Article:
The implication of this finding is that clearance of disease in the mediastinum may be a surrogate marker for eradication of distant chemotherapy-sensitive micrometastases such that these patients may be the best candidates for additional postoperative chemotherapy. Thus, persistent N2 or N3 disease after induction may predict the presence of distant resistant disease. This raises the question of whether surgical resection is necessary if induction therapy has cleared mediastinal disease or whether these patients are the best candidates for optimal local control. Whether molecular correlates obtained from biopsy material before or after induction therapy could improve identification of the optimal patients for surgical resection awaits the results of ongoing studies.

Other Important Considerations

Other important factors to consider in this debate include treatment-related morbidity, whether an "optimal" induction chemotherapy has emerged, whether radiation is needed in the presurgery induction treatment and, if so, should it be sequenced or given concurrently with chemotherapy. Pilot studies that include hyperfractionated radiation and new agents should also be considered.

The morbidity resulting from induction chemoradiotherapy followed by surgery is not insignificant. Apart from the expected myelosuppression from chemotherapy and esophagitis from chemoradiotherapy, both usually quite manageable on an outpatient basis, postoperative pulmonary toxicity is the greatest concern. This is often either an extensive pneumonitis or an acute respiratory distress syndrome-like picture, the latter of which has a high mortality rate. Pulmonary morbidity and mortality were reported in most studies of combined-modality therapy at rates higher than those expected with radiation or surgery alone.[26-29] It occurred with all types of induction chemotherapy regimens, with or without radiation, and from multifactorial causes. The preoperative diffusion capacity of the lung for carbon monoxide may be the most important screen for this problem. It is being studied prospectively in the current Intergroup trial of patients with N2 disease.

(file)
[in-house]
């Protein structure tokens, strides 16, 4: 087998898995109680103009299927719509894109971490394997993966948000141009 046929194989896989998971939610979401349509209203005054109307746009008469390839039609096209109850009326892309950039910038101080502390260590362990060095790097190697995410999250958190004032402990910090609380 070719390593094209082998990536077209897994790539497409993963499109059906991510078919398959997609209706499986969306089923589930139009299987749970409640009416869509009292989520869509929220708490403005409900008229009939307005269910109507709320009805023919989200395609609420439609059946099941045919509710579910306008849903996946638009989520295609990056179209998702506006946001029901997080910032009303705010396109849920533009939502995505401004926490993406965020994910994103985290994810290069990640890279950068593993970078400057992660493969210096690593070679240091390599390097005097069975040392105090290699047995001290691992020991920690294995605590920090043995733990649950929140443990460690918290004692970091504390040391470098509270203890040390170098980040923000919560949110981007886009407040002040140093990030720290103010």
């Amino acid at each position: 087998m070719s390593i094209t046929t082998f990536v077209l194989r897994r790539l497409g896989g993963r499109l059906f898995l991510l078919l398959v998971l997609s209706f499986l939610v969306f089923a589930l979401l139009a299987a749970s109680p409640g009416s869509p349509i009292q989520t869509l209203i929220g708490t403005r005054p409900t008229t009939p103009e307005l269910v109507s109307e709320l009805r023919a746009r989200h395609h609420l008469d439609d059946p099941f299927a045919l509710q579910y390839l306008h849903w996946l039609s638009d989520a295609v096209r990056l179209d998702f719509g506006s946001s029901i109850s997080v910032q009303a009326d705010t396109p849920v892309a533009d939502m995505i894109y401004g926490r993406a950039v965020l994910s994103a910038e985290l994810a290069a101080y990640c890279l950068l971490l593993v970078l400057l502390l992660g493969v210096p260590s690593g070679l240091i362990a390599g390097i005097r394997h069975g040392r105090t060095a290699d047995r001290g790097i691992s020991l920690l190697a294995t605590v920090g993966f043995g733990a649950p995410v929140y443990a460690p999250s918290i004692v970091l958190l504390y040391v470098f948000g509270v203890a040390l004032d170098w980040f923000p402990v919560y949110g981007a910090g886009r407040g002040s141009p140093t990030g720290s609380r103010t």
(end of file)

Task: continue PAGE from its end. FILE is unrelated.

One other morbidity often neglected in discussions is the posttreatment constitutional syndrome some patients experience (thoracotomy pain, malaise, anorexia, poor pulmonary reserve). This syndrome probably occurs at a greater frequency with induction therapy than with radiation or surgery alone. It often resolves within a year after treatment, but its lingering presence is clearly discouraging to the patient and the caregiver. Prospective quality-of-life analyses in this population are needed.

Finally, it must be emphasized that these programs were tested in the "fittest" patients, ie, those who were fully ambulatory and had general medical conditions that permitted the rigors of combined-modality therapy. Clinical trials geared to the large group of patients ineligible for these approaches are expanding, with first reports expected shortly.